Anatomy of a hip-hop song: Local producers weigh in on what it takes to make a great track
Lenny Lenn is a pretty straightforward guy. He doesn't beat around the bush when it comes to giving his opinion, and he tends to streamline his thoughts and work, leaving little room for a drawn out process.
He's the director. Preferring to lead his charge through the whole process of creating a song, even through the post production, and he has no qualms about his control and demand. "I like to control the project, that way it goes through the chops and loops that I want it to. I prefer to make complete songs so that I can work off of that notion that I saw it all the way through to the end."
As influences, he cites Teddy Riley, DJ Premier, Timbaland, Kanye West, Dr. Dre and others who have taken an aggressive tone in carving out their niche amongst those who create the blueprint of music. He gave us insight on both the technique and inspiration behind creating the perfect production session.
Westword: What does it mean to be a producer?
Lenny Lenn: To me, a producer is somebody that sees the song all the way through, not just make the beat for it, working with the artist to bring the best out of them. If you're a producer, you want that single, you want that song, not just a beat or whatever.
When you think of dynamic producers, who comes to mind immediately?
Quincy Jones Jimmy Jam and Terry Lewis, DJ Quik, Kanye West, Organized Noize, Teddy Riley, Puffy.
What do they all have in common?
They try to create that hit. Quincy Jones did Thriller, and there will never be another Thriller. He created a full body of work. I'm not taking anything away from Michael Jackson, but there would be no Thriller without what he did. People think because they make a beat that people bob their heads to, that they're a producer. Producers help create cadences and melodies and things like that.
And you're saying that it's different than beatmaking?
A lot of people just make beats and stockpile beats, and they'll get with an artist and go through a couple different beats, and chances are the beat maker isn't even in the studio at the time that the artist is recording. A beat maker and a producer are two totally different things. Just because you make beats doesn't mean you produce the song. The producer could have hired you to come in and make the beat, and then they take it over from there.
Do producers have a more technical ear than beat makers?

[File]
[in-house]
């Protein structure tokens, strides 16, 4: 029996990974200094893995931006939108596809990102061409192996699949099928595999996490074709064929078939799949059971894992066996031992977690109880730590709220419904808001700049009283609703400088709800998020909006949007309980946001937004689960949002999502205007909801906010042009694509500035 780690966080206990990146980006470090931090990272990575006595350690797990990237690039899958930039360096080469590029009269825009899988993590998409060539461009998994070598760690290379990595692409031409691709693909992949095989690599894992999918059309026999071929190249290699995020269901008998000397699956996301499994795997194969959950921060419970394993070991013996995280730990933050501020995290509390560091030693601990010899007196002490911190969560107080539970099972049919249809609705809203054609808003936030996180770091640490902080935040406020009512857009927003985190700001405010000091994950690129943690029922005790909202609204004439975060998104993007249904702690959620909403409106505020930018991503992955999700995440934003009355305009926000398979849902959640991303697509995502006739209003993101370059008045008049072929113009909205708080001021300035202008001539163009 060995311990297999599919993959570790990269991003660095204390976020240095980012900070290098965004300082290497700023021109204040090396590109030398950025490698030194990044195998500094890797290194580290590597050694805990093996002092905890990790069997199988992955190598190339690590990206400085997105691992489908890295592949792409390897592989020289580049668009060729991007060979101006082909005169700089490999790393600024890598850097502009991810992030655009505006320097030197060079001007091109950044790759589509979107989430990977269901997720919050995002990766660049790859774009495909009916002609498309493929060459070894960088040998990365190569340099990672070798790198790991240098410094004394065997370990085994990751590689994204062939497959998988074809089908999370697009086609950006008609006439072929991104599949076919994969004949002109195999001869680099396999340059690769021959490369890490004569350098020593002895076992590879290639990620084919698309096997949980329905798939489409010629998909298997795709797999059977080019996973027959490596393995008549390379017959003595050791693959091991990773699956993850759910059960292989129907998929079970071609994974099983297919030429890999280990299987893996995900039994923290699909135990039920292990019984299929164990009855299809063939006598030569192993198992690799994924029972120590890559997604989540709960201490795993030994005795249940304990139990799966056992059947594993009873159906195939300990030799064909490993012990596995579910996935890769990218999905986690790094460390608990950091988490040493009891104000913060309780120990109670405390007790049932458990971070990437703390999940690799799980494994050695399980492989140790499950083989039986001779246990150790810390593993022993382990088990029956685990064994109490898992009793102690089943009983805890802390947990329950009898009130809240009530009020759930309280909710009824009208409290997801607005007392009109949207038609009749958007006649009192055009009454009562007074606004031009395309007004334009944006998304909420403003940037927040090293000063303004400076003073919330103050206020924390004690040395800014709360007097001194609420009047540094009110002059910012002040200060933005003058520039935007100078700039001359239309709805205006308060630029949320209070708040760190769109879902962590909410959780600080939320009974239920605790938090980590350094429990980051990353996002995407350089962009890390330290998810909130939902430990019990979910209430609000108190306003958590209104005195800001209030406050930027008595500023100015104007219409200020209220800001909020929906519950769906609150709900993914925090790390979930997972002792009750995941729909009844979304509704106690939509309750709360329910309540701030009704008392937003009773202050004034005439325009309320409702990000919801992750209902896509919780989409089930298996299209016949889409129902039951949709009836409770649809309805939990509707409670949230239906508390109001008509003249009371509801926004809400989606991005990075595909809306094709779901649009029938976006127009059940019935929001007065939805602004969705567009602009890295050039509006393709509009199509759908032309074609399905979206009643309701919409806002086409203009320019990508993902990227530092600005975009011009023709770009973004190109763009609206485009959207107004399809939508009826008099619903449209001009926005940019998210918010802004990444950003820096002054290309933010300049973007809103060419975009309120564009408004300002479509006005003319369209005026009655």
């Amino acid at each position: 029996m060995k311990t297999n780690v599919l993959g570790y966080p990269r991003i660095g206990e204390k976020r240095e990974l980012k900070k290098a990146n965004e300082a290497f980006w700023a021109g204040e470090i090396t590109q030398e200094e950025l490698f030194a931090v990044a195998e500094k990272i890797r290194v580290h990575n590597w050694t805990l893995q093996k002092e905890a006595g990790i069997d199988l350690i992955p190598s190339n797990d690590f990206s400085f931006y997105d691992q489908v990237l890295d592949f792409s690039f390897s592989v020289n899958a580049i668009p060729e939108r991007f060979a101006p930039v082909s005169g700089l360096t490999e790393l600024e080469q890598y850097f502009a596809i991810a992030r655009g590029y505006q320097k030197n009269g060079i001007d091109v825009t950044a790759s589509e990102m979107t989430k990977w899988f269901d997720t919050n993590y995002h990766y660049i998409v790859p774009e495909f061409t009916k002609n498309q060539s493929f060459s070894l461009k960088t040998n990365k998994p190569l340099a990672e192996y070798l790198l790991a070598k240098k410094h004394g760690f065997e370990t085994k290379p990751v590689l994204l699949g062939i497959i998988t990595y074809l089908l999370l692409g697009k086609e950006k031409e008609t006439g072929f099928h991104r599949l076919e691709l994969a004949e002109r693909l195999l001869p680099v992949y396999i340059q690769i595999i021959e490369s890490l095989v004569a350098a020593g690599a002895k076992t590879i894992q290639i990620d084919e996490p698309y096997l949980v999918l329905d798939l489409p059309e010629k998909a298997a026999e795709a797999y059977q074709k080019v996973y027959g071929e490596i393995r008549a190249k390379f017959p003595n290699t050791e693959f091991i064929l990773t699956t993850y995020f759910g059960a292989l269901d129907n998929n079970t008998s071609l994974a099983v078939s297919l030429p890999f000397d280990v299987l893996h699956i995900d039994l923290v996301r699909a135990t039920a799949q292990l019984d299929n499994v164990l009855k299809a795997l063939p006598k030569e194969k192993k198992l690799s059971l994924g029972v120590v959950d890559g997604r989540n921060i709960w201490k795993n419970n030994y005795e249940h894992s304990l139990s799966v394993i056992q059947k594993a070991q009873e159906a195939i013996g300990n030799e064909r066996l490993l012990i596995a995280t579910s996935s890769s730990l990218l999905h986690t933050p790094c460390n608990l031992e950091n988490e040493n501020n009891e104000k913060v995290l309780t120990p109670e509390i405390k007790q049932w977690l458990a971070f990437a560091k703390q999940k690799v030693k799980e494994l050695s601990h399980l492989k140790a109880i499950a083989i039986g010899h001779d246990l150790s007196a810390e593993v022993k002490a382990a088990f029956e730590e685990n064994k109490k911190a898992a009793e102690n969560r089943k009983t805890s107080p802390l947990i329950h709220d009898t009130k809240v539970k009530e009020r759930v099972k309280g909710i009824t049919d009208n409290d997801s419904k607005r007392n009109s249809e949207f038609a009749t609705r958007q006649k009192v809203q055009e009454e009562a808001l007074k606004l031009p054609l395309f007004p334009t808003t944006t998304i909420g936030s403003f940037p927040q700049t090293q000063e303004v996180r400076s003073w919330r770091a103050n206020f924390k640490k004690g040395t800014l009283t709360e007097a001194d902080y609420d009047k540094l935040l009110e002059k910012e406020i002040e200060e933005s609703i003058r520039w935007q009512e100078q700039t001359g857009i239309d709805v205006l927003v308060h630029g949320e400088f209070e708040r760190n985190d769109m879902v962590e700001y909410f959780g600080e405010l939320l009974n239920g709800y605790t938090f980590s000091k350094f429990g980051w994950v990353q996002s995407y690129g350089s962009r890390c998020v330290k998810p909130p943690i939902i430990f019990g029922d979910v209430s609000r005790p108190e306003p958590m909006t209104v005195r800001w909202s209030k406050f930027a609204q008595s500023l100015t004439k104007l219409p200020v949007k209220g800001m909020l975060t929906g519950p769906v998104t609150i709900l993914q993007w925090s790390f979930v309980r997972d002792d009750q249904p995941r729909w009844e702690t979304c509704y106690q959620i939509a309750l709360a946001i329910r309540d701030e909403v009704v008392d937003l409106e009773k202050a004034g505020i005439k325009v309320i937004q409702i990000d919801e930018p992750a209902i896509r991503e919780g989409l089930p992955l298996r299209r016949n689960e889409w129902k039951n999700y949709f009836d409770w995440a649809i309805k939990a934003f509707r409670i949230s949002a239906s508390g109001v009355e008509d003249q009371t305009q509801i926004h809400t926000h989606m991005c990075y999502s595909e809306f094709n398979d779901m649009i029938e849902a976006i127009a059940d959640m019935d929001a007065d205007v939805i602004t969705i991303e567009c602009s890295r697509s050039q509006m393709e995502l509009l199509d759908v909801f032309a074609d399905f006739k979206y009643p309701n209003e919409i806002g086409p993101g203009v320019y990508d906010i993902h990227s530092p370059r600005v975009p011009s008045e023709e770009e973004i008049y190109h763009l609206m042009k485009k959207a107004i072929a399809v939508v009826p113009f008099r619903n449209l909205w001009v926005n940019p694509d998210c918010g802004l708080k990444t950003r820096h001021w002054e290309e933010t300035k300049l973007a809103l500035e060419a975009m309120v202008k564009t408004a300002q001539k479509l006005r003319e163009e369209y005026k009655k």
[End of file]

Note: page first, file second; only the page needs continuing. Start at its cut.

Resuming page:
Having a technical ear and training in music theory and knowing how to read and play music definitely helps you understand melodies and tone, keys -- just because you can sing or have a good singing voice doesn't mean you'll sound good on this track. You have to know what pitch is, melody, chord progression, all of that. I don't think it's necessary but it damn sure helps. I wish I knew how to read music because I don't. I know producers that know how to read and play music. It definitely gives them an advantage.
When you produce for an artist, do you always look for the style they work best with?
If I'm going to work with an artist I don't necessarily go in and we start recording. I may sit with them and talk with them, play video games, find out what type of person they are. For me, it's a vibe. If I don't like you, or I don't like your music, I can't work with you. I don't care how talented you are. When I hear something, I may think it may be dope for Ike or Haven, so I'm always looking for what fits a particular song. Not all beats are for all artists. As a producer, you have to know who you're working with talent-wise in terms of artist and musicians.
When you think about the anatomy of production as you've defined it, it is more about directing.
I think so. Yes. Whatever you produce, you want it to be that hit, that new hot single. That's what you aspire to be, that hit track, not just the bonus track. That's what a producer does. They take all the resources, put them together and give you that perfect result.
Who is Lenny Lenn as the producer?
Lenny Lenn is the director. I don't play music, but I know musicians. I can get an artist and bring out the challenge in them. I make them step outside of their comfort zone and give the people something they're not expecting.
What are you like in the studio?
Ah! [laughs] Very controlling. But at the same time, I allow that artist to be that artist, but we gotta get work done. It's not all about going to smoke or drink and call bitches. We have to get the work done. I don't wanna micromanage them, but we have to have some structure in order to pull it together. I pay a lot of attention to different stuff. It's not so much what you say but how you say it. I go a lot off of body language.
When you go in to make a beat, what is the thing you build first?
Tempo. Then I just go with how we feel.
Can you name the top three most eloquently produced albums of any genre?
Thriller, Dark Side of the Moon, The Chronic.